originally published by USA Today
The strange music of a freight train, the metal-on-metal drone of wheel on rail, the groans and clanks as box cars shift and settle and are propelled onward, the occasional horn as it nears a crossing—these are familiar sounds along the Shenandoah Valley Railroad as it lumbers through Verona.
The trains run day and night, and perhaps their heavy, hollow noises fit into our dream soundtrack with little real meaning. But in sight of the tracks are young people who once looked to and rode a different train, one they hoped would take them to freedom. Instead, they’re behind razor wire and seemingly forgotten as new immigrant arrivals dominate our national conversation.
They call that other train The Beast. It will likely haunt their dreams even if they obtain freedom in America.
These young people came alone. Most crossed thousands of miles, saw violence and sometimes death as they escaped from their homes in Central American countries, only to be locked up on the outskirts of Staunton, Virginia, where local organizations are trying against odds to give them a voice.
Of the thousands of unaccompanied youth that come across the border from Mexico to the United States each year, fewer than 1% are transported by the Department of Health and Human Services to what are called “secure” settings.
Some of these children were recruited by the drug cartels as young boys, with the threat of violence to their family if they did not join up.
In a center where local minors are incarcerated for criminal charges, these boys and girls face no criminal charges. But their past makes them too dangerous to be kept in the traditional shelters while awaiting their court date to see if they are granted asylum or an immigrant visa. They may have fought with other kids in the shelters. They may have simply admitted a past relationship with the maras (local gangs) or the cartels.
So they are brought to a secure center like the one in Virginia.
Who are they? And how did they end up here? While we can’t talk to them, we can learn some of their life stories through poetry and art they have created while here.
The train of dreams, and dreaming America
They have no names, no identification, no addresses or phone numbers when they climb aboard the Beast.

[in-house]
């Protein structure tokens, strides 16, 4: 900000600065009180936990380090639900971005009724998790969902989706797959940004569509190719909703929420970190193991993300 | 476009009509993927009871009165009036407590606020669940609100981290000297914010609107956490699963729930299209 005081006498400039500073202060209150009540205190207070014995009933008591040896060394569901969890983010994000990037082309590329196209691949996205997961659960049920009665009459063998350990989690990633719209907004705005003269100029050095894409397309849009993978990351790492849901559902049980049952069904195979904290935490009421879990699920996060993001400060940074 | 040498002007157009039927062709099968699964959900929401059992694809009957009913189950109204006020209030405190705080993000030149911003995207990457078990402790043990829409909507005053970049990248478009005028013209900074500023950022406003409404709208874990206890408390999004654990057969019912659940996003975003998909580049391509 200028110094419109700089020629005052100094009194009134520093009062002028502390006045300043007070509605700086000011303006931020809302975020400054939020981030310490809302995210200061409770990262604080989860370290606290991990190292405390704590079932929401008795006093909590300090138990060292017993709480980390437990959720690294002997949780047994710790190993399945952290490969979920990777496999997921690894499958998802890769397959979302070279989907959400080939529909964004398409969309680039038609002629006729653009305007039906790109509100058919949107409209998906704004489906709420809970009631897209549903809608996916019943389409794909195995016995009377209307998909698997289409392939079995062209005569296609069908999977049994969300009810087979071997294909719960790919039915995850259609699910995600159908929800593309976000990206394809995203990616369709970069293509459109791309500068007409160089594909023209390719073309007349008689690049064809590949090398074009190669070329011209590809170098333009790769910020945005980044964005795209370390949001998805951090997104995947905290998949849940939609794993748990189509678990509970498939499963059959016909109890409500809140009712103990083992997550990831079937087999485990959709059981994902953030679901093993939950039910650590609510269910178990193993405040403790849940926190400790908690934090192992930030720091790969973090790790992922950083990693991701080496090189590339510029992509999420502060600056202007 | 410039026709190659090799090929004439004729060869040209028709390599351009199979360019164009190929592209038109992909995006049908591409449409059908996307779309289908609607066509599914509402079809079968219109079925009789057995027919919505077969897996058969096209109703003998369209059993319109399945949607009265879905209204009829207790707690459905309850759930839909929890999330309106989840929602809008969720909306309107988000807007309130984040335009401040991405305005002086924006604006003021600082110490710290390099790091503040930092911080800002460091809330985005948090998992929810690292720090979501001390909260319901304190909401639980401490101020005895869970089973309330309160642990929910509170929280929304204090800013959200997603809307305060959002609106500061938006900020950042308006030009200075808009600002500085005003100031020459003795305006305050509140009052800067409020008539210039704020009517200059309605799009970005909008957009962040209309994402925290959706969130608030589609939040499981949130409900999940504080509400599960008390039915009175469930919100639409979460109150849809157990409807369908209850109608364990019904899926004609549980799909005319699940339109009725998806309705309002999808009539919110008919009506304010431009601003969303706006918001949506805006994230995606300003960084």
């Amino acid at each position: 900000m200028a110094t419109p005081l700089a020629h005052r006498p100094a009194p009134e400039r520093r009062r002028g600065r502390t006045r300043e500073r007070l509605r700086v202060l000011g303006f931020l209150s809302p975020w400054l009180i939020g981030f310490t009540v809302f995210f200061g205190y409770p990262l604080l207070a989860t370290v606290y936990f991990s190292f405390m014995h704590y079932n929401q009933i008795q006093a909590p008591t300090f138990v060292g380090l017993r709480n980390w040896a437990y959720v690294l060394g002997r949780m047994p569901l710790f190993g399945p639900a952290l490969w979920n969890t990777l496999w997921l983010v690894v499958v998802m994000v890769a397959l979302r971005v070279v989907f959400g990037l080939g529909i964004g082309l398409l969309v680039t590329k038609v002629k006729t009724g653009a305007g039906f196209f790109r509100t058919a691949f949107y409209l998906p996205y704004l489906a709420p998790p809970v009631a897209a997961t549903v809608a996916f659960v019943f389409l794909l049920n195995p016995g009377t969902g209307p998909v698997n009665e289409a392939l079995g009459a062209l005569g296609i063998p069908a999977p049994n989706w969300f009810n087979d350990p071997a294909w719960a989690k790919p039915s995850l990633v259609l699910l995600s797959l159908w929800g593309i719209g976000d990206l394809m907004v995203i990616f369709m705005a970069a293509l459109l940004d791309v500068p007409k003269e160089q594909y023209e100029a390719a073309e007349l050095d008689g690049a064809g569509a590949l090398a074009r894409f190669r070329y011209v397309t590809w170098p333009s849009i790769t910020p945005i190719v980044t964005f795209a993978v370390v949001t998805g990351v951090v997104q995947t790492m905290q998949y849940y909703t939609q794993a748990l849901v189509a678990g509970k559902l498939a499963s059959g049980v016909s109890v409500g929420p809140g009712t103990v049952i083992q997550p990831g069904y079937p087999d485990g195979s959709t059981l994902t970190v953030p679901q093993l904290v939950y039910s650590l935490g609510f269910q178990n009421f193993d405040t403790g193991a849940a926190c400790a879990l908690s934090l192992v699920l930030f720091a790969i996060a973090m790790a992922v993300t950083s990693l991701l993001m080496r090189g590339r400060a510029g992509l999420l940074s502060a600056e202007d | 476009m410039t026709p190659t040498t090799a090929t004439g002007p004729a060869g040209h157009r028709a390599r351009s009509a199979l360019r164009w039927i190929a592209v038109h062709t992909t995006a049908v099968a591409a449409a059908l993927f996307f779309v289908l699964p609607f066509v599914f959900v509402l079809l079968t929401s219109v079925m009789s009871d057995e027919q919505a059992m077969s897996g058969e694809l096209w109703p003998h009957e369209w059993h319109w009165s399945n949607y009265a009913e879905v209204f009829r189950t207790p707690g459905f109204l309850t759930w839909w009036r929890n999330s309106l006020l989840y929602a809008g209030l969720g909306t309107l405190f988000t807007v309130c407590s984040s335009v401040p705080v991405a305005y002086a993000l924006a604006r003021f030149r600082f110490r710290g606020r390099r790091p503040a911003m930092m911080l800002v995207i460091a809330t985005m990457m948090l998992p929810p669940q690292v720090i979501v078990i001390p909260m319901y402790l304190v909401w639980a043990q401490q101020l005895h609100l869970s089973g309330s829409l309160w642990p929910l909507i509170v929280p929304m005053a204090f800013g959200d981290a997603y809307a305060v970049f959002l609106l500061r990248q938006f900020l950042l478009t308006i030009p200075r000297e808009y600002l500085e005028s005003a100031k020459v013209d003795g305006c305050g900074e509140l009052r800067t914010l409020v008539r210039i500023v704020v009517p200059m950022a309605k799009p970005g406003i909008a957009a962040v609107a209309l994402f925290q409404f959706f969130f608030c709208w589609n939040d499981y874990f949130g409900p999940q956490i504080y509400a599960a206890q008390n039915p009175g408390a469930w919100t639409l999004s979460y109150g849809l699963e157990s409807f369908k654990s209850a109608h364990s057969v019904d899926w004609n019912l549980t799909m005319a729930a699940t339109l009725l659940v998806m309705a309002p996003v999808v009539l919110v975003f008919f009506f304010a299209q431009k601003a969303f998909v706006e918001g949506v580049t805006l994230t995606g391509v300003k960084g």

La Bestia. Not one beast but many, actually. A network of freight trains leading over a thousand miles from the southern tip of Mexico to the United States. An artery of hope for tens of thousands of immigrants each year—and a deadly leg of a journey which each year claims thousands of young lives.
They are constant targets of the maras and cartels.
They are thrown from the freight car roofs to their deaths.
They are kidnapped and sexually abused by the cartels.
They are attacked by local gangs at hostel towns along the way.
They fall from the cars and beneath the screaming wheels of the Beast. Those that survive may lose limbs and are too ashamed to go home, too scared to go on. They live a kind of half-life in the small towns along the tracks, a warning for those who continue on that they may not finish unscarred, even if they survive.
If they die, their families will never know what has become of them. The very thing that kept their families safe from the gangs prevents them from being identified. Their bodies, if found, are buried in mass graves at various dumps, with a single date the only marker of their existence.
And that’s better for them.
To speak a name or learn a name could mean death. When the gangs come, if they find a phone number or identification, it is an invitation to be kidnapped and ransomed, or to be blackmailed into service to the cartels to keep your family safe.
The teenagers who are incarcerated here may be safer than they once were. They may be getting fed three meals a day. But they do not forget how they got here, or what is going on outside those walls. One such teen wrote:
While you and I are talking
Others are at war,
Others are killing boys and girls,
Others are crying, others laugh,
If they wanted to write
What I know to be
Happening, there wouldn’t be
Or paper enough
Everything that could be seen.
You can't visit these teenagers and ask them about their lives. But you can read poems written by those who spent time here; you can see the images they painted in collaborative murals, and learn of the real-life details behind those paintings.
Professors, poets and muralists from local universities brought programs to the detention center that both immigrant and local teenagers participated in.
The children created poems and pictures from tragedy, violence, self-loathing and depression. From love of family and friends, from pride, from self-realization and hope.
The poems were published last year in the bilingual edition Dreaming America, edited by Seth Michelson and published by Settlement House.
For a mural created in 2014, the children transformed the memories of La Bestia into a Train of Dreams, a vehicle for telling their stories, moving from past to present to future. They were helped by professors and students from Mary Baldwin University in Staunton.
Brought together, this combination of original writing presented in English translations (with both Spanish and English versions in the accompanying video) and artwork provides a point of view and a voice missing in the current discussion of immigration:
That of the children who risk everything to come to America.
'It turns you into a monster'
They know that, even if they are lucky enough to make it to the U.S., they may be looked down upon:
After I Fled
After I fled my country, everything became an adventure because I’d left the world I’d been living in; It doesn’t feel good to know that everyone is afraid of you. It turns you into a monster, which is what they think of people like me. They can’t imagine that everything I did, I did out of fear. Fear they’d hurt my family. But all of that is done.